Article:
Hailing from Canada (although I am from a part of the country that is actually further south than the Seattle Mariners), I'm used to winter. It's the cold and baseball-less season.
During this time though, I like to get some of my real, favourite work in. Previously I've spent my Christmas time working on honing my writers craft, familiarizing myself with statistics and working on my own park factors.
This winter, I wanted to try something different. I've switched my interest lately to predictive measures. Sure, evaluating a player's worth over a span of time (such as wins above replacement) is extremely valuable. But, what's really fascinating to me is how sites like Steamer project a player's worth before it happens. Actually, not only is this fascinating; it's marketable. With front offices starting to catch up with each other, the next step to "Winning an Unfair Game" is fashioning ways to predict which player will succeed in a major league environment.
So, instead of just posting my findings, I thought it might be more interesting to show my process and to actually ask for feedback from you. There's a documentary film about Enron I really like entitled Enron: The Smartest Guys in the Room. I especially like it for its title because it makes me think of sample sizes -- how big was this room and how many people were actually occupants of the room? I bring this up because a platform like this makes the room much, much larger. And to wholly dismiss feedback from that large of a room, with the intelligence of our readership would be a huge mistake.
Where did the idea come from?
I was actually reading one of Scott Lindholm's articles in which he discussed his frustration with the win. And rightfully so -- it's a nuisance. There have been many strides made to measure a pitcher's performance that are more effective than wins, but no real replacement. So, at first, this kind of frustrated me. I mean, I'm not a big fan of counting statistics but, in theory, this wouldn't really be difficult to do. First you take the overall percentage of games starters were awarded a win in previous eras. Then, you take a specific modern year's Bill James Game Score data. Next you calculate which Bill James Game Score or higher is earned in the same percentage of games as wins of a previous era. Any pitcher with a Bill James Game Score higher than that arbitrary set point is given a "Bill James Win." That is to suggest, according to that Bill James Game Score, the performance was worth a "win" in a previous era. For example, if 60% of games during Koufax's era ended in a win for the starter and the 60th percentile of Bill James Game Scores last season was 74, every pitcher with a 74 would be granted a win.
This is admittedly very futile, but if you wanted a replacement to the win this does the incredibly arbitrary job of doing that.
Acknowledging that this was futile -- though perhaps a fun exercise for myself later -- I started thinking this: is there a way to actually predict a pitcher's performance against a specific lineup. As stated previously, it's nice to have the Bill James Game Score after the game, but wouldn't it be more helpful before the game started?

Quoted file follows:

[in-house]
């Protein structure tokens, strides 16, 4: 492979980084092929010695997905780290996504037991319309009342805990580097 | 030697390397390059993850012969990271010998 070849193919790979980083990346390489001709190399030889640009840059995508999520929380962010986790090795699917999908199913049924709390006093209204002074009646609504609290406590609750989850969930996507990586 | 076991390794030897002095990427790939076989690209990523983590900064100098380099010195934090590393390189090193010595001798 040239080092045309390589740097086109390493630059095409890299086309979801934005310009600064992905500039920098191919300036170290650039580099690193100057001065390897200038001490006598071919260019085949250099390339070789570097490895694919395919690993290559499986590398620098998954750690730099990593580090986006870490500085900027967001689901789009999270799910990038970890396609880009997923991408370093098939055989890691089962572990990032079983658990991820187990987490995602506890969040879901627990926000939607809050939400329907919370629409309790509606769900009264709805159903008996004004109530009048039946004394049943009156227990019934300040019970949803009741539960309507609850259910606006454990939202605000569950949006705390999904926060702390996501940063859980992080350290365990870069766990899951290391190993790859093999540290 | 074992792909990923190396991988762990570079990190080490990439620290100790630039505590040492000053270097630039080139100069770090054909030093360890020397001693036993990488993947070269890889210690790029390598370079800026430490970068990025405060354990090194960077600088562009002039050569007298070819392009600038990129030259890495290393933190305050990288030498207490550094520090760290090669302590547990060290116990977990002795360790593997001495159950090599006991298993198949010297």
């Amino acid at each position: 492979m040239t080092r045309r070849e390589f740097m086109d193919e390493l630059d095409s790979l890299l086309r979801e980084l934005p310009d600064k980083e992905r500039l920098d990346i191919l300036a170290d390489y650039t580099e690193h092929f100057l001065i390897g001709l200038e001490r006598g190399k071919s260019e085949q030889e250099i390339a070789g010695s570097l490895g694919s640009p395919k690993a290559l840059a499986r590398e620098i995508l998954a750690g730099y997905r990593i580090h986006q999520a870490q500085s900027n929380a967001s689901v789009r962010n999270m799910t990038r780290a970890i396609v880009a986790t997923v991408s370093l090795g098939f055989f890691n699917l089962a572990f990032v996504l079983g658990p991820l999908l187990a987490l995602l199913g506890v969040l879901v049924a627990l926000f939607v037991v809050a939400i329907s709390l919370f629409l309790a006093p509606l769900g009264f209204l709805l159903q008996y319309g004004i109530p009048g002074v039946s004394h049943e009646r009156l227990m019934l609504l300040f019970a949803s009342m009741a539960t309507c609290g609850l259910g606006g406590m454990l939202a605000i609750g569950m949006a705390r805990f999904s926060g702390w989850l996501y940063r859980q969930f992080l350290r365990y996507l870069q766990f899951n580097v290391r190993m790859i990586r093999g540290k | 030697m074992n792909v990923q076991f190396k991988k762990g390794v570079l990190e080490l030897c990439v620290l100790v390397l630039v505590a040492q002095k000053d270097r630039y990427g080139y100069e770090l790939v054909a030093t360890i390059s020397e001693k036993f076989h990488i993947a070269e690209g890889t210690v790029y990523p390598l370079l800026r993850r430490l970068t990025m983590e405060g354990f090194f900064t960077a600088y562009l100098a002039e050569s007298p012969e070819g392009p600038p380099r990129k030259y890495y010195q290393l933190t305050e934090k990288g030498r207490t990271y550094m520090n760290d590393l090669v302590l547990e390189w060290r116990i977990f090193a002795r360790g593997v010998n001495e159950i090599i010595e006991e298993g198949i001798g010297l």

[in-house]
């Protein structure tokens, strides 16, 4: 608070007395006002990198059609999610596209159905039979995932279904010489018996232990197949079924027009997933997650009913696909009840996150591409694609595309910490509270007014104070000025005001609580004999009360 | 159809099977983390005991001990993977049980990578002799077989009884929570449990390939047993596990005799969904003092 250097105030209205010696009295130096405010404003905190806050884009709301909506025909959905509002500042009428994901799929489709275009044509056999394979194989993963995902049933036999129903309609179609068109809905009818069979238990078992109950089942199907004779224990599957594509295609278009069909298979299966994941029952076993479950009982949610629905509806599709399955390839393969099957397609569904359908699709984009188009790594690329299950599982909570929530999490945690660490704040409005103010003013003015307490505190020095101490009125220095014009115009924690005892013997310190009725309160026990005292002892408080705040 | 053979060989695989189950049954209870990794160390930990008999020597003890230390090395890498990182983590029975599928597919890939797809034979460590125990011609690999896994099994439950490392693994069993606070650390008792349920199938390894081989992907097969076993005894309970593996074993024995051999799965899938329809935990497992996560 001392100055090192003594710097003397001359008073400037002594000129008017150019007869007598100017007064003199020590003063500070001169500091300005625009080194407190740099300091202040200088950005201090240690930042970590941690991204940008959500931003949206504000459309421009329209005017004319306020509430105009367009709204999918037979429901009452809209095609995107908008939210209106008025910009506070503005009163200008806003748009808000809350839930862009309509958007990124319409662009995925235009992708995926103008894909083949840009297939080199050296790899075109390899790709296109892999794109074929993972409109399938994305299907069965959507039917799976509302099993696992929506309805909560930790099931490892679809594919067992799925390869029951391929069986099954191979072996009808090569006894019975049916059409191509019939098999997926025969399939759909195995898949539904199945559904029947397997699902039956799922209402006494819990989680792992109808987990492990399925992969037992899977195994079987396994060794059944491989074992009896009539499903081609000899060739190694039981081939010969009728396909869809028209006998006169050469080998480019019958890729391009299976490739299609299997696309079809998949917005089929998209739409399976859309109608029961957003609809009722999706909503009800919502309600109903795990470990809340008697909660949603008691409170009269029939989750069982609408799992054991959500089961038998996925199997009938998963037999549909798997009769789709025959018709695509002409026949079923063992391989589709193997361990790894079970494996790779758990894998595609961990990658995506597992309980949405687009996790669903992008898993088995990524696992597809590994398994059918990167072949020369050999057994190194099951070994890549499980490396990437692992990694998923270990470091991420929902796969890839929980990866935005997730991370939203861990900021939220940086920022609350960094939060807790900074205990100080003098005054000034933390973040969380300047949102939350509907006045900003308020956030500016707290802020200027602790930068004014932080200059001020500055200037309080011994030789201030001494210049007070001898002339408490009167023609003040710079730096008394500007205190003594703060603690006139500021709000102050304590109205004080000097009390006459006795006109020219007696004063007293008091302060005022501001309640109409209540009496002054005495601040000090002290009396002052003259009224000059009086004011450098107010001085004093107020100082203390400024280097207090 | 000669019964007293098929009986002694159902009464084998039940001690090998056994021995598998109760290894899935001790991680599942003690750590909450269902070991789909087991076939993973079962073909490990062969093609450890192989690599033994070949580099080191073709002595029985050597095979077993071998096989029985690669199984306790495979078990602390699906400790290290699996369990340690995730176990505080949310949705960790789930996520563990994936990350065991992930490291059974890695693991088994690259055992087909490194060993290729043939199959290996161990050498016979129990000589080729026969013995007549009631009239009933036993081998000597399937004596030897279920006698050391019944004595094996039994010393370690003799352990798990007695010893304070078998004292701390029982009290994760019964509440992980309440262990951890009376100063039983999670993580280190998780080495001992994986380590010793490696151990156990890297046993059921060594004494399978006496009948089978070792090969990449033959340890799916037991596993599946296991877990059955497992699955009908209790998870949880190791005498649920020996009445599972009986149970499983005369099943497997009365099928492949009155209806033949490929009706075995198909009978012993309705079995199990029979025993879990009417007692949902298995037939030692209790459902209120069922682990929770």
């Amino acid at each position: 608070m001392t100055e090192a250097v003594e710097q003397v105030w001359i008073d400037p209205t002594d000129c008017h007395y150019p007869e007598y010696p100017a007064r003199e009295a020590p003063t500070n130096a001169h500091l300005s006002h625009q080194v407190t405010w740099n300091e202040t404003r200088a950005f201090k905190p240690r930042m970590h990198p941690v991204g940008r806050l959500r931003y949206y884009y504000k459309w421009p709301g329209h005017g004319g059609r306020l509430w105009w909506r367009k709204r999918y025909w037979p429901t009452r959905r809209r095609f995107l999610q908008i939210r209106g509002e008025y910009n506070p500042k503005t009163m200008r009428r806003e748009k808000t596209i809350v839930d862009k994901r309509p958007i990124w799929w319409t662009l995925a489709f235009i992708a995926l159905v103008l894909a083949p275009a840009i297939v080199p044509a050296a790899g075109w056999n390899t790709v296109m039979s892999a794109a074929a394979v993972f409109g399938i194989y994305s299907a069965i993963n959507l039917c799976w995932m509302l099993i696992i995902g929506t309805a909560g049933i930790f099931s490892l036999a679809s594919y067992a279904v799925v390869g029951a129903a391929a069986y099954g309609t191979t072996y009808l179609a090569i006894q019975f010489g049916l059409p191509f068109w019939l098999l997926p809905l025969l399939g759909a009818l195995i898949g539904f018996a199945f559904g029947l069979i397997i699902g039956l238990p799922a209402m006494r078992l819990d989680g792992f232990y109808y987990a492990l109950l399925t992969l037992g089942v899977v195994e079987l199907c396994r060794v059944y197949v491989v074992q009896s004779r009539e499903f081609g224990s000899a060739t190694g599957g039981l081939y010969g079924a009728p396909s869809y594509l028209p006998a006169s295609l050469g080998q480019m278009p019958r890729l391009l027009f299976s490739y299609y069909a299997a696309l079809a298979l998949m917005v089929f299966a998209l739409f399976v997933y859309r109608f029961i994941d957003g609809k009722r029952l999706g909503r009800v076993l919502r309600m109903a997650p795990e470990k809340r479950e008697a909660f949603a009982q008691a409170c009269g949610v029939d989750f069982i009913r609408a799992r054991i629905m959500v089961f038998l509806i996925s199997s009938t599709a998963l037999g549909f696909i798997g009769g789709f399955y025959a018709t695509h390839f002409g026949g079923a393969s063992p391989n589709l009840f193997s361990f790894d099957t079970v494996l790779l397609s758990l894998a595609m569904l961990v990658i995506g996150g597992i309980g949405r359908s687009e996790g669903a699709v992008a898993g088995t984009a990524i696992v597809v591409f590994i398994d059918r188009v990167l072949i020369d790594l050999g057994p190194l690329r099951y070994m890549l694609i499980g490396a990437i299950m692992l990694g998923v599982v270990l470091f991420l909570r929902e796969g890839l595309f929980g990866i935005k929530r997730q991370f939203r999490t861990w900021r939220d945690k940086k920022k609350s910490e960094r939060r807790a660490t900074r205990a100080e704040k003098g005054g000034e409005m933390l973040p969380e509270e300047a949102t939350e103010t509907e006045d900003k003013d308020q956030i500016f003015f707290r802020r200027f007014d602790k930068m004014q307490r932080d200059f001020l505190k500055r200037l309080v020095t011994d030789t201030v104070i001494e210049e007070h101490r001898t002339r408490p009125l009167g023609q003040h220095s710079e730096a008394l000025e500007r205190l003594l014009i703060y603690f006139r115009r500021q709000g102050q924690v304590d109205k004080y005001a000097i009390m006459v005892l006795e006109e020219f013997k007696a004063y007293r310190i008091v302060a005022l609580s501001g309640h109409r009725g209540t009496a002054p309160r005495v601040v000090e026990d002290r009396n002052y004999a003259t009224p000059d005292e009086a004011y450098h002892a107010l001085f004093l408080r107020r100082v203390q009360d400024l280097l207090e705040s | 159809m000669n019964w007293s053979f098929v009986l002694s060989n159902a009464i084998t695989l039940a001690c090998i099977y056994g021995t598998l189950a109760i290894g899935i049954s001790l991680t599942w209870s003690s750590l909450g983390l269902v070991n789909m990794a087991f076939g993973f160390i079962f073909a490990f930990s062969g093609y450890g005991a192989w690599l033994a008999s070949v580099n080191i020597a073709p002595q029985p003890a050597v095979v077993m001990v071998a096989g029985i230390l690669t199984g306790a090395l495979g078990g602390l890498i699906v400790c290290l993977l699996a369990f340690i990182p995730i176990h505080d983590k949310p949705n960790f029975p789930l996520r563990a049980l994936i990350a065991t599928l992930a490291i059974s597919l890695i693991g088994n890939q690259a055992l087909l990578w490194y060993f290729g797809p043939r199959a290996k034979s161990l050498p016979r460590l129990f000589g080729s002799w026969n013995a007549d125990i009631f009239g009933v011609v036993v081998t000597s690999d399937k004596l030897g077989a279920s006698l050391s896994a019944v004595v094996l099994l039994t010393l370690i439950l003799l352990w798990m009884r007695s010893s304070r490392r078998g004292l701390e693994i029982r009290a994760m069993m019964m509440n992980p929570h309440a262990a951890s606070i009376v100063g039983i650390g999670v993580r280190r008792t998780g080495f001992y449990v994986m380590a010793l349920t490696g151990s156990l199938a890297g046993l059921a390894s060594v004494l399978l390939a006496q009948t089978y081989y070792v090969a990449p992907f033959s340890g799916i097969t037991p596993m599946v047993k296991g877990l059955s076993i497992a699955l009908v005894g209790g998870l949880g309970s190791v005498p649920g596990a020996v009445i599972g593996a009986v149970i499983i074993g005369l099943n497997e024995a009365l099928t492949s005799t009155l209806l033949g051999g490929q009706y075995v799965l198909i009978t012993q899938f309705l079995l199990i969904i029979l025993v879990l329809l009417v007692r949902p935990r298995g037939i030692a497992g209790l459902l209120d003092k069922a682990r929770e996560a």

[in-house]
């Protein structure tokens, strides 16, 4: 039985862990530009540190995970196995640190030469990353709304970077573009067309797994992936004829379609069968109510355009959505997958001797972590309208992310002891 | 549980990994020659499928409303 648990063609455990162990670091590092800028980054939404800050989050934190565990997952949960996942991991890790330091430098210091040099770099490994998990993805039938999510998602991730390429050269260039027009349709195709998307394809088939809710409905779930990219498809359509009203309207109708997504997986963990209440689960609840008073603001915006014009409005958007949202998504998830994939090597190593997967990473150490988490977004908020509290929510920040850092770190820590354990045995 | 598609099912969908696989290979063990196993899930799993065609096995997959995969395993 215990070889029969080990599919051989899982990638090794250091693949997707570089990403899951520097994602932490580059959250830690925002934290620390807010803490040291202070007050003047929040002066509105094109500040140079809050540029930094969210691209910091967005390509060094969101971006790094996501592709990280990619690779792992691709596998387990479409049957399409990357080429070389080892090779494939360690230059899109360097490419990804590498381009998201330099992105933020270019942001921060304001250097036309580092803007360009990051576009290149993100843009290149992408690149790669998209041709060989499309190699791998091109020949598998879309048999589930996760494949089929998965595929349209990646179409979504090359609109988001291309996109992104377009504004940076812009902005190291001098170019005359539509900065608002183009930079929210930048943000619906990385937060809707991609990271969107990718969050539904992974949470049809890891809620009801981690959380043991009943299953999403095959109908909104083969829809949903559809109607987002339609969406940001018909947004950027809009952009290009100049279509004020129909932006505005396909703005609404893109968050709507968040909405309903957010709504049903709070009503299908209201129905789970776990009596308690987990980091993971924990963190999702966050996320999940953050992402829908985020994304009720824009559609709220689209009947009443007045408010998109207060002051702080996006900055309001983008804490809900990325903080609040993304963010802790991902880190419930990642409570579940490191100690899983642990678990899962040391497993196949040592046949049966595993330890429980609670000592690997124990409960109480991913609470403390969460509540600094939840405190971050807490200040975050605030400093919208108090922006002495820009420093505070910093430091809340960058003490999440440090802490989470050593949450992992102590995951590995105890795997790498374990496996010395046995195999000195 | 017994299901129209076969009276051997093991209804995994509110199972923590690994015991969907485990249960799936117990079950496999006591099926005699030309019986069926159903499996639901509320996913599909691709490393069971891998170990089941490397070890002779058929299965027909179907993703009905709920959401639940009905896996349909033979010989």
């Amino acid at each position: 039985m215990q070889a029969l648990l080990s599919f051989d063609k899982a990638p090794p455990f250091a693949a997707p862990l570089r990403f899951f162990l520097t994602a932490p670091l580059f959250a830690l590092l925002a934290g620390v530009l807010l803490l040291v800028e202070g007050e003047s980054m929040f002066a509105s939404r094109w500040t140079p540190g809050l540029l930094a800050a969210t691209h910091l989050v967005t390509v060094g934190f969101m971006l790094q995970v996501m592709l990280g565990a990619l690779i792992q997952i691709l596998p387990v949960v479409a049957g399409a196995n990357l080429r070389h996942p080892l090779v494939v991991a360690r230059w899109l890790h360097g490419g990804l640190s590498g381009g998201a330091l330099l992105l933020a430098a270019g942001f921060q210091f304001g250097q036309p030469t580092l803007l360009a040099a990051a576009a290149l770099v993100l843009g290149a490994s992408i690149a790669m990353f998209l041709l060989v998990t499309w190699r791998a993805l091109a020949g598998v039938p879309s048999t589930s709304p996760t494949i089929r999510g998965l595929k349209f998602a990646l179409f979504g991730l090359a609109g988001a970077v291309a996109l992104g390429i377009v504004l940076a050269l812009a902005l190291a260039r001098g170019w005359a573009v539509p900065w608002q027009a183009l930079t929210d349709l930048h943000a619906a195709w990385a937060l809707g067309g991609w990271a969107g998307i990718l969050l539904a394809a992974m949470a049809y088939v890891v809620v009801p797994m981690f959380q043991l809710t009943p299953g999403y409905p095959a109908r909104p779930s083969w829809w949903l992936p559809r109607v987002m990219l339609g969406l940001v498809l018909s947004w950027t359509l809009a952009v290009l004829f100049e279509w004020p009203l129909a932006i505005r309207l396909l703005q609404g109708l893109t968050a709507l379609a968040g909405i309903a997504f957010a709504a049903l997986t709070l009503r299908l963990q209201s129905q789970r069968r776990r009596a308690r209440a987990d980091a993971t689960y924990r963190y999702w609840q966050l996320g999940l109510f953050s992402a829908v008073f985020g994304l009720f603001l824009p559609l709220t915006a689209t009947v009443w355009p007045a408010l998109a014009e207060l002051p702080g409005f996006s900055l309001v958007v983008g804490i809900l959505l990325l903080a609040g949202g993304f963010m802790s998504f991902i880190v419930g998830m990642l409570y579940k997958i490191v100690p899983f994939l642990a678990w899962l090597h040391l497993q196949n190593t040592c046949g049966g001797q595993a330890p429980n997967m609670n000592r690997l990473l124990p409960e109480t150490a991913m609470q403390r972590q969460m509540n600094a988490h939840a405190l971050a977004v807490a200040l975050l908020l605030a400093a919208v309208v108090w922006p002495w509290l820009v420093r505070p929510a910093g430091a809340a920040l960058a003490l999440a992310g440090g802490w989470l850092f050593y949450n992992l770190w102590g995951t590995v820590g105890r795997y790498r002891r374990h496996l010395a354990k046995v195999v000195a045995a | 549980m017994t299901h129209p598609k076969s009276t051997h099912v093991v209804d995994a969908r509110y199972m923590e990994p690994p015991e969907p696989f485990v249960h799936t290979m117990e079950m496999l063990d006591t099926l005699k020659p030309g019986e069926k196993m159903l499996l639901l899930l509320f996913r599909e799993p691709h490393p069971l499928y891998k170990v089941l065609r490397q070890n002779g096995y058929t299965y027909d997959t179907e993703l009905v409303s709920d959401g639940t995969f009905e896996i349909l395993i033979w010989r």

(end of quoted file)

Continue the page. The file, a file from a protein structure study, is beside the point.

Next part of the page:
To recap, here's what the Bill James Game Score formula looks like:
50 + (3 x IP) + (2 x complete IP after 4) + K - (2 x H) - (4 x ER) - (2 x unER) - BB
It's not a perfect measure, but it might get a facelift of its own shortly.
I started hastily (which is my excuse for the first draft being so fallacious) just by choosing which variables I wanted to consider. First, a pitcher's streak over the last little while. I decided on xFIP over the past 12 games. Second, the pitcher's splits. I decided on wOBA vs LHH and vs RHH. To make it matter I would weigh it against the actual amount of LHH and RHH in the opposing lineup. Third, to represent the actual lineup, I had to actually take the career wOBA of that specific lineup. I divided this into two parts, the wOBA of the first four hitters and the wOBA of the fifth-through-eighth hitters. Knowing that the first set of hitters comes up to hit more than the second set of hitters, I wanted that to be represented as well. Then I wanted a luck index: the pitcher's BABIP. Lastly, the park factor. I took the BPERA that I created on my own time a few winters ago.
Without further ado, here's the first iteration of my predictive Bill James Game Score (or pBJGS for short):
pBJGS = 100 + ((18 - xFIP of previous 12 starts) x 10) - (wOBAvLHH x (60 x Number of LHH in Opposing Lineup)) - (wOBAvRHH x (60 x # of RHH in Opposing Lineup)) - (wOBA of 1-4 hitters x 50) - (wOBA of 5-8 hitters x 32.5) - (BABIP x 15) - BPERA
Please bear in mind a few things. Firstly, this is not the current formula I'm using anymore; I'm merely showing the process to be more enjoyable. I'm aware the above formula is (very) flawed so please be gentle. I do have a more effective one and I'm conducting the data collection. I will add that in a very small sample, it was effective at predicting starts by Sonny Gray and Clay Buchholz ... though woefully terrible at predicting starts by Clayton Kershaw. My hope is that, together, we can make pBJGS fully operational after two more posts. Thank you for your feedback.
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All statistics courtesy of FanGraphs.
Michael Bradburn is a Featured Writer for Beyond the Box Score. You can follow him on Twitter at @mwbii. You can also reach him at firstname.lastname@example.org